Jurors in a U.S. District Court in Minnesota have ruled in favor of Allianz Life Insurance Company of North America a key issue and against it on another in connection with a class-action lawsuit involving indexed annuity marketing materials.

The plaintiffs in the case, Mooney vs. Allianz Life, said Allianz Life, Golden Valley, Minn., a unit of Allianz S.E., Munich, had implied that consumers who put money in various types of BonusMaxx, BonusDex, MasterDex and InfiniDex annuities would get “immediate” cash bonuses.

In reality, annuity holders had to leave their money in the annuities for at least 15 years to collect the bonuses, the plaintiffs alleged.

Lawyers at the Nygaard Law Firm, Leawood, Kan., won certification for a class that included most people who had bought 2-tiered indexed annuities from Allianz Life since Feb. 9, 2000. The class excluded people who bought the annuities while they were California residents and were ages 65 or older.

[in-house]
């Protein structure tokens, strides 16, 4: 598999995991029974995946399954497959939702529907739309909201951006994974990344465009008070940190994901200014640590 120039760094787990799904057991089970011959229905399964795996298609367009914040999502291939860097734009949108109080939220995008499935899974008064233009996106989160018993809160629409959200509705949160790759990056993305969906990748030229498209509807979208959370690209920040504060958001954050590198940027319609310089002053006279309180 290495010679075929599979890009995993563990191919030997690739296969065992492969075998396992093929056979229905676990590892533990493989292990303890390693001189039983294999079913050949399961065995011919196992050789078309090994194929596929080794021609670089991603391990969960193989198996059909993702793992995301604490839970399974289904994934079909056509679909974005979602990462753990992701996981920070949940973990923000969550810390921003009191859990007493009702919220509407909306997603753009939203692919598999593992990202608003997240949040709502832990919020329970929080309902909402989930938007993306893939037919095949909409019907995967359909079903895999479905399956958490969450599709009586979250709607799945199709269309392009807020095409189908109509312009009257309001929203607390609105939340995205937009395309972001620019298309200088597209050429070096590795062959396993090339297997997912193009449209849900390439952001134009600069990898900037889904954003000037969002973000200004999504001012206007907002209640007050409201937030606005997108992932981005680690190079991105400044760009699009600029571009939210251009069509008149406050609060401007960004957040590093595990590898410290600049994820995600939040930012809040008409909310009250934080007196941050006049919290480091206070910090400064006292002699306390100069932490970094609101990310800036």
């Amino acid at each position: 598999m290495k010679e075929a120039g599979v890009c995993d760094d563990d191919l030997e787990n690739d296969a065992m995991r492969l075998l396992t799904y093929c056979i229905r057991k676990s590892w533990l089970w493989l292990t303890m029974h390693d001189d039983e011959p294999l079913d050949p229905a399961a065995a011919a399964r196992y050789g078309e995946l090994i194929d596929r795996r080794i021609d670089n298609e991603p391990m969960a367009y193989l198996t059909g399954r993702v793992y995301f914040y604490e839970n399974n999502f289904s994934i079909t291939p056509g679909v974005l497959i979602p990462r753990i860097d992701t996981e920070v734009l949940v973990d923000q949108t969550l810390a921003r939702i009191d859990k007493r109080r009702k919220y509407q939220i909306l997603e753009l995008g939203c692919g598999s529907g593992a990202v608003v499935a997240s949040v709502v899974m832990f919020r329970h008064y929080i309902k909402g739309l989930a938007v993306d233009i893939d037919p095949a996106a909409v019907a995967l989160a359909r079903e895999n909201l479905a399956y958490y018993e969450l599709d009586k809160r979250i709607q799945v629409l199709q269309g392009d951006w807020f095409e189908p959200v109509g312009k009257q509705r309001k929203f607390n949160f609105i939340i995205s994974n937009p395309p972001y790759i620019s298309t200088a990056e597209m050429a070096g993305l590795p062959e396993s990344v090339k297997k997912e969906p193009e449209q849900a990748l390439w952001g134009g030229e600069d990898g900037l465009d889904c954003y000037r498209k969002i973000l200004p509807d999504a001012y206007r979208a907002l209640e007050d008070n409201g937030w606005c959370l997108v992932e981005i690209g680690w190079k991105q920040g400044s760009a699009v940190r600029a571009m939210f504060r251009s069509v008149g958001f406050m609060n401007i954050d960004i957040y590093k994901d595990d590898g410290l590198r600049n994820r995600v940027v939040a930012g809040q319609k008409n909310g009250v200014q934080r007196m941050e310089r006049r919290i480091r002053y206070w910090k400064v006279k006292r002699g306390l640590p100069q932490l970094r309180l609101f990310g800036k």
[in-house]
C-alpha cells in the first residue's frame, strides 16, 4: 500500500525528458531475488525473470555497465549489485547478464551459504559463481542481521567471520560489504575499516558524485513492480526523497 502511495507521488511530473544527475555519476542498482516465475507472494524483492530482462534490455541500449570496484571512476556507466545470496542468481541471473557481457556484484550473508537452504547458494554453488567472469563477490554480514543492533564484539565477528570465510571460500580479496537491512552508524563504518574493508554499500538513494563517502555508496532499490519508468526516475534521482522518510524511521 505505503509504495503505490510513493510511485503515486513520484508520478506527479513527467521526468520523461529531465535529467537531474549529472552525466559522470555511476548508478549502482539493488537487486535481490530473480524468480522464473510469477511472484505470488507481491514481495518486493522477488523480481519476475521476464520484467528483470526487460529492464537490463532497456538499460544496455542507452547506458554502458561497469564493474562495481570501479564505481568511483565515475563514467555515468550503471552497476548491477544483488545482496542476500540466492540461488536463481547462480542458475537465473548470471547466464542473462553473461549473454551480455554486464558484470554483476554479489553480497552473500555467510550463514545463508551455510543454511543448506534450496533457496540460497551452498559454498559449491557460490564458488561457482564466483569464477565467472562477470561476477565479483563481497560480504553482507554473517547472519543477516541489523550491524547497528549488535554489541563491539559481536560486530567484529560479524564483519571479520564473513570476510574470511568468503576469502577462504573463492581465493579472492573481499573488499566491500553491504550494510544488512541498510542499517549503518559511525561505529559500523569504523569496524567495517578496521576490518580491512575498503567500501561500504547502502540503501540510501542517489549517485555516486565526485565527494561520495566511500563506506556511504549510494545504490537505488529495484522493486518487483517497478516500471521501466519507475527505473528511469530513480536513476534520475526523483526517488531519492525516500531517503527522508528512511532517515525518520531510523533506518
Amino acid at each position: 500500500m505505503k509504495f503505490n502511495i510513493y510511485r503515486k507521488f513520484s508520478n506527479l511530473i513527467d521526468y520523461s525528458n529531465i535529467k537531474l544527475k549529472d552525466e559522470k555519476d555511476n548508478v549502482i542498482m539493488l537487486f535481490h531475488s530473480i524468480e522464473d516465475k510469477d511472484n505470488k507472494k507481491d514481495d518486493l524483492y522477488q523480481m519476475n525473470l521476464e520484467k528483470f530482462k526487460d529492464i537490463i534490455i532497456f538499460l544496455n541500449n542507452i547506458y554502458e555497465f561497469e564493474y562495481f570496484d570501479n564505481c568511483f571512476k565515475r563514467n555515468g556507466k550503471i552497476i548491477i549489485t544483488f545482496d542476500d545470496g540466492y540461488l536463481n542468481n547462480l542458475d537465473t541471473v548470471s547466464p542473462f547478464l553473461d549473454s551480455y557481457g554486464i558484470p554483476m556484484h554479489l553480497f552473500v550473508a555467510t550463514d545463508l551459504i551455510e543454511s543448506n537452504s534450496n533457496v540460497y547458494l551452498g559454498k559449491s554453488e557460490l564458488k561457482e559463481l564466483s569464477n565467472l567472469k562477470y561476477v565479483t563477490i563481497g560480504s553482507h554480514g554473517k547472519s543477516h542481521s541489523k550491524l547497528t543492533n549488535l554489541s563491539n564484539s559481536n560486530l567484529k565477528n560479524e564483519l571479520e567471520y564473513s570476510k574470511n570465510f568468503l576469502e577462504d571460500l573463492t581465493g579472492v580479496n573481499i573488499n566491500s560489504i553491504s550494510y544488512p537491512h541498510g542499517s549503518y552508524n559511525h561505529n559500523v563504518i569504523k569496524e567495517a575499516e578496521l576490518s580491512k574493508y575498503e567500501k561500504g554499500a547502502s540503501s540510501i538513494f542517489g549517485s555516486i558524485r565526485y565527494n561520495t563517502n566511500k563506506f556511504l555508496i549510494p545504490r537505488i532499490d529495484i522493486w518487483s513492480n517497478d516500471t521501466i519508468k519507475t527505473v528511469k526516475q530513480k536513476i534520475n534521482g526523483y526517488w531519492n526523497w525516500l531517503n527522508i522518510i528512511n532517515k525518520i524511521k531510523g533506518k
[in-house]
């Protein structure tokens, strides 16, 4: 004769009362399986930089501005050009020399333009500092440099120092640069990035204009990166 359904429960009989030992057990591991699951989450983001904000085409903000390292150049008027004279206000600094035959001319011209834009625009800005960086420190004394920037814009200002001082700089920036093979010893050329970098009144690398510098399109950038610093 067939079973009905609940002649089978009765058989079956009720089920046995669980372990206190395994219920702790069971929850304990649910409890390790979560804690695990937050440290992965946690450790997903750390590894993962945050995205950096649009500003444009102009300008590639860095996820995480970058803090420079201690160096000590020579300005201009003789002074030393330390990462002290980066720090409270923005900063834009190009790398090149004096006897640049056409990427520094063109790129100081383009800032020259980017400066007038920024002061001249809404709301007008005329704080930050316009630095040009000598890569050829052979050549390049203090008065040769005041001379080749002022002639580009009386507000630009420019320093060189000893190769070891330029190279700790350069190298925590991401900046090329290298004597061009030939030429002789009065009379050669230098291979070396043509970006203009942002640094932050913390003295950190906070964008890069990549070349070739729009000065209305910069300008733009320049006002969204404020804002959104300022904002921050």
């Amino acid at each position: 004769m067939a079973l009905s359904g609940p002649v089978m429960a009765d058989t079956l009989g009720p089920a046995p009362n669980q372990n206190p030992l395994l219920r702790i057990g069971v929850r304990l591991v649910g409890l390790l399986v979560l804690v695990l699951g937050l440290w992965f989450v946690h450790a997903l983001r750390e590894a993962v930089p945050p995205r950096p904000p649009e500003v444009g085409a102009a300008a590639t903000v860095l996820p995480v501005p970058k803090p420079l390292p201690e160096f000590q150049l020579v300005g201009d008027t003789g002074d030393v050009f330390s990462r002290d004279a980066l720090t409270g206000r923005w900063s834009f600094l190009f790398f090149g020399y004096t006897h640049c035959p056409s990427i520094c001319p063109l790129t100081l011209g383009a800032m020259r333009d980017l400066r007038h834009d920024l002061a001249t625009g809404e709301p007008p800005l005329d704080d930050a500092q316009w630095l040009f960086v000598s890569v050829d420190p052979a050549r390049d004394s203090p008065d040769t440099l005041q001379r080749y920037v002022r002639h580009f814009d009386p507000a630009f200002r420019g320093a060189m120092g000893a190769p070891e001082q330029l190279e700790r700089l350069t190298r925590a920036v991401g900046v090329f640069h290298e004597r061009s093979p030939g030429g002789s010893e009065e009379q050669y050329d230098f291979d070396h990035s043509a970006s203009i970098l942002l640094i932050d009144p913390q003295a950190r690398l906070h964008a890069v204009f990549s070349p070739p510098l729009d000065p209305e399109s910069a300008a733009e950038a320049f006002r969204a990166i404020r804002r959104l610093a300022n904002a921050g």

Lawyers for Allianz Life argued that, whatever the consumers who bought the annuities believed at the time of purchase, they ended up doing better than they would have done if they had invested their money in the stock market.

The jury found that Allianz Life had used deceptive materials, but it found that customers had not been harmed and awarded no monetary damages.

Representatives for the firm were not immediately available to comment on the Minnesota verdict.

Allianz Life is welcoming the verdict.

“We are very pleased that the jury concluded that no harm came to our policyholders,” Allianz Life President Gary Bhojwani says in a statement. “Allianz Life strives to work with only the best financial professionals in providing financial solutions for more than a million policyholders. On behalf of the Company, I would like to thank our employees, our agents, and parent company for their continued support throughout this process. We remain committed to doing the right thing for our customers. Equally important, we remain committed to guarding our reputation jealously.”

An earlier version of this article failed to indicate that the jury found that Allianz Life had used deceptive materials.